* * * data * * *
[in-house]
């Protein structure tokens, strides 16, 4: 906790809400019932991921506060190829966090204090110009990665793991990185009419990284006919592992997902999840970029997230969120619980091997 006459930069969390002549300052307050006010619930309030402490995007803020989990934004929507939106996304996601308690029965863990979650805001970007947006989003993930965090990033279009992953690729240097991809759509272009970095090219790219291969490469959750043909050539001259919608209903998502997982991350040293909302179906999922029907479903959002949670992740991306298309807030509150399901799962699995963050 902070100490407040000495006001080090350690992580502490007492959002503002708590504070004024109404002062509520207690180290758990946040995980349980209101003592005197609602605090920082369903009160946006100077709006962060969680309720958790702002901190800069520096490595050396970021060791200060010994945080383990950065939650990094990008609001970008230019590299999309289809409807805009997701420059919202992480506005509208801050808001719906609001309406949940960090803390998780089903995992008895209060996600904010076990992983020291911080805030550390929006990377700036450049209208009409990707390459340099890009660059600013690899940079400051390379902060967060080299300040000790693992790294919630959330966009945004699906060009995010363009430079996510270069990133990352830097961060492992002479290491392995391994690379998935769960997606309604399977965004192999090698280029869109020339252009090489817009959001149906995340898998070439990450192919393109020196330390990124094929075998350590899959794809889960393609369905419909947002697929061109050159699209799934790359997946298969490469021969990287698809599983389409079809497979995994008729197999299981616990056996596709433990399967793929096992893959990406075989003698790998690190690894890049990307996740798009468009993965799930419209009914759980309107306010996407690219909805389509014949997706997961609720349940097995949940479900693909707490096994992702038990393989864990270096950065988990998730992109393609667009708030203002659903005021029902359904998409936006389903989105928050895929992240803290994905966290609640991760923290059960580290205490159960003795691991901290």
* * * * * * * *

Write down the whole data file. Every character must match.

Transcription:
[in-house]
């Protein structure tokens, strides 16, 4: 906790809400019932991921506060190829966090204090110009990665793991990185009419990284006919592992997902999840970029997230969120619980091997 006459930069969390002549300052307050006010619930309030402490995007803020989990934004929507939106996304996601308690029965863990979650805001970007947006989003993930965090990033279009992953690729240097991809759509272009970095090219790219291969490469959750043909050539001259919608209903998502997982991350040293909302179906999922029907479903959002949670992740991306298309807030509150399901799962699995963050 902070100490407040000495006001080090350690992580502490007492959002503002708590504070004024109404002062509520207690180290758990946040995980349980209101003592005197609602605090920082369903009160946006100077709006962060969680309720958790702002901190800069520096490595050396970021060791200060010994945080383990950065939650990094990008609001970008230019590299999309289809409807805009997701420059919202992480506005509208801050808001719906609001309406949940960090803390998780089903995992008895209060996600904010076990992983020291911080805030550390929006990377700036450049209208009409990707390459340099890009660059600013690899940079400051390379902060967060080299300040000790693992790294919630959330966009945004699906060009995010363009430079996510270069990133990352830097961060492992002479290491392995391994690379998935769960997606309604399977965004192999090698280029869109020339252009090489817009959001149906995340898998070439990450192919393109020196330390990124094929075998350590899959794809889960393609369905419909947002697929061109050159699209799934790359997946298969490469021969990287698809599983389409079809497979995994008729197999299981616990056996596709433990399967793929096992893959990406075989003698790998690190690894890049990307996740798009468009993965799930419209009914759980309107306010996407690219909805389509014949997706997961609720349940097995949940479900693909707490096994992702038990393989864990270096950065988990998730992109393609667009708030203002659903005021029902359904998409936006389903989105928050895929992240803290994905966290609640991760923290059960580290205490159960003795691991901290």